In the past several weeks I have found myself in situations where I have had to explain a few blog terms to people and I thought I would use today’s post to provide that information. If you are already familiar with these terms check back next week for a new edition of Social Media Sunday.
Categories vs. Tags
These are both methods used for cataloging blog posts. They are supplemental forms of navigation and are used to help readers find other posts in the same “bucket.” Categories are structured while tags are unstructured.
Think of categories as file folders in which you place your posts. You usually see them as a drop down menu. Ideally your blog covers a specific niche (remember that tree analogy I like to use) so the categories are the subtopics related to that niche. They should be fairly generic and be of a limited number. Ideally the maximum amount of categories you should have is twenty. I currently have 18 but with the new blog design I am working on I am moving to four!
Best practices for categories are to also limit the amount of categories that a single post is assigned to, that way all your posts aren’t in the same category and while I understand where this approach comes from, I think that is also where tags come in.
Have you ever had those sticky tags that you stick on pages in a book? Tags are like those little guys. They are keywords related to your post and they help users find your content inside and outside your blog (good for SEO). They are usually at the bottom of your post, although sometimes people place them at the top under the title.
I’ll illustrate the terms in relation to my blog. Let’s take my post from this past Monday on visiting White Pocket. The post was assigned to the Travel and Photography categories, so if you wanted to see other posts in those categories you could click on either of those at the bottom of the post and you would be presented with a list of posts.
If you were curious about the other categories I write about, you could look at the list in the drop down and you can see the number of posts assigned to each topic.
Going back to the White Pocket post, you will then see that I have tagged the post with: Arizona, Dreamland Safari Tours, Southwest Road Trip 2012, Utah and White Pocket. These tags allow you to see other posts specific to that subtopic, for instance, if you said to yourself, “I want to see what other spots in Utah Andi has written about…” by clicking on Utah you can get a list of posts that will tell you exactly that.
Presto! That is categories and tags in a nutshell.
RSS vs. Email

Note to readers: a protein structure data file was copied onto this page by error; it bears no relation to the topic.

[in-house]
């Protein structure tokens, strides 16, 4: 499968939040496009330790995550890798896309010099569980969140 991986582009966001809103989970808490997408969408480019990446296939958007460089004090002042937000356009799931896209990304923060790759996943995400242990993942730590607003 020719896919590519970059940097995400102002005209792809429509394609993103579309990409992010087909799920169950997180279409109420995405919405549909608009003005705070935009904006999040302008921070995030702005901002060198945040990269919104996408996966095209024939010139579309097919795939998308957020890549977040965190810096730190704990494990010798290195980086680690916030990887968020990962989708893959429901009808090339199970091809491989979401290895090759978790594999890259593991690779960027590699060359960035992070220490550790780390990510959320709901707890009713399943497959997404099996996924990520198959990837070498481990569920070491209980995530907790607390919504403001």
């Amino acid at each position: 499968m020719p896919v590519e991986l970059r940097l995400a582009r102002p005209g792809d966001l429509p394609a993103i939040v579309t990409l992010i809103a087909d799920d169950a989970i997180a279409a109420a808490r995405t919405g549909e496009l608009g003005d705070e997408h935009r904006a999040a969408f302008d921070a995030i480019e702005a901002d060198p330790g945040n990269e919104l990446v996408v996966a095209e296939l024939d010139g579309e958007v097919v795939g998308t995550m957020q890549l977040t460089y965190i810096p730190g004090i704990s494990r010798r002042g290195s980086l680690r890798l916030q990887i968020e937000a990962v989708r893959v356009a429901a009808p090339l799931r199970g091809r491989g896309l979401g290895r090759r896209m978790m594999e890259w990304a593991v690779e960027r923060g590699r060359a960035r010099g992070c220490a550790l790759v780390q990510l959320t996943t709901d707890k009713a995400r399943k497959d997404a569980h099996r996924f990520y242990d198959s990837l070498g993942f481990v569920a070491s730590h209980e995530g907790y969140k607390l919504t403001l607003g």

RSS and email are both mechanism for subscription management. With RSS (or real-simple-syndication) people add your blog into their RSS readers (like Google) using a feed tool like Feedburner. There are many different varieties of both readers and feed tools.
My Google Reader feed looks like this:
There is NO need to provide an email address to subscribe to a feed and the owner of the blog does not see who has subscribed, only the amount of people have subscribed as a total number. To illustrate this, here is my Feedburner admin screen that shows that I have 1638 subscribers to Misadventures with Andi.
Now, of those 1638 subscribers, 346 people have subscribed via email. So instead of receiving every post in their feeder, they will get it in their email box.
For those 346 people I can see their email addresses:
The discrepancy between 377 and 346 is that some email addresses are inactive. In any case, this is a little bit of subscriptions, probably too much detail, but I think it is good to map it out.
The choice is up to the blog reader – feed or email – and there is no reason someone would do both (unless they really, really want to!), it is personal preference as to how that person wants to receive the information.
One thing to note is that a lot of bloggers also have separate newsletter subscriptions with services like Constant Contact, ChimpMail, etc. These are not used for the delivery of posts, but for newsletters. The FTC has very clear guidelines on what you can use email addresses for.
People in internet marketing are aware of the terms “opt-in” and “opt-out.” When you subscribe to a blog via email, the feed service manages the distribution of your posts. You cannot send any communication to the people who subscribe via email because they have only opted-in to get posts. That is why bloggers have separate email lists for newsletters, by signing up, you are “opting-in” to get additional information sent to you from the blogger that is above and beyond posts. It is an important distinction.
That’s it for this week..I hope I didn’t bore you senseless!
How about you? Have any questions or comments about categories/tags or RSS vs. email subscriptions? How other blog related or social media questions?